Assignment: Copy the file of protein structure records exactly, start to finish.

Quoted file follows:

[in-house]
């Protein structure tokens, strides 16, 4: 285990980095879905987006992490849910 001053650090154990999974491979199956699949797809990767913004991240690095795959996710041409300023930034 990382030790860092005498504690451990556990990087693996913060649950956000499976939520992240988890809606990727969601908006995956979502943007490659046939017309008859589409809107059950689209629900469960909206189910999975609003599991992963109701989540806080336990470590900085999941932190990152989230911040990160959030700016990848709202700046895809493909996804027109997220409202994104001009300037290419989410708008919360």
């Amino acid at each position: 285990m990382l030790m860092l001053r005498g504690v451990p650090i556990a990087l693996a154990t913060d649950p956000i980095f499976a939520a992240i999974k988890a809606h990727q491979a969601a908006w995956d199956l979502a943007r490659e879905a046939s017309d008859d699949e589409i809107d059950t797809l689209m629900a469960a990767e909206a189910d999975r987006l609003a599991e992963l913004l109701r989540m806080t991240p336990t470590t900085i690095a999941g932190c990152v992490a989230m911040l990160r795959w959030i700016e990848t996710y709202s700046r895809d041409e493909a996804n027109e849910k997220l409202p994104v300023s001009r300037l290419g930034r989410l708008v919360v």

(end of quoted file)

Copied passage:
[in-house]
């Protein structure tokens, strides 16, 4: 285990980095879905987006992490849910 001053650090154990999974491979199956699949797809990767913004991240690095795959996710041409300023930034 990382030790860092005498504690451990556990990087693996913060649950956000499976939520992240988890809606990727969601908006995956979502943007490659046939017309008859589409809107059950689209629900469960909206189910999975609003599991992963109701989540806080336990470590900085999941932190990152989230911040990160959030700016990848709202700046895809493909996804027109997220409202994104001009300037290419989410708008919360």
């Amino acid at each position: 285990m990382l030790m860092l001053r005498g504690v451990p650090i556990a990087l693996a154990t913060d649950p956000i980095f499976a939520a992240i999974k988890a809606h990727q491979a969601a908006w995956d199956l979502a943007r490659e879905a046939s017309d008859d699949e589409i809107d059950t797809l689209m629900a469960a990767e909206a189910d999975r987006l609003a599991e992963l913004l109701r989540m806080t991240p336990t470590t900085i690095a999941g932190c990152v992490a989230m911040l990160r795959w959030i700016e990848t996710y709202s700046r895809d041409e493909a996804n027109e849910k997220l409202p994104v300023s001009r300037l290419g930034r989410l708008v919360v």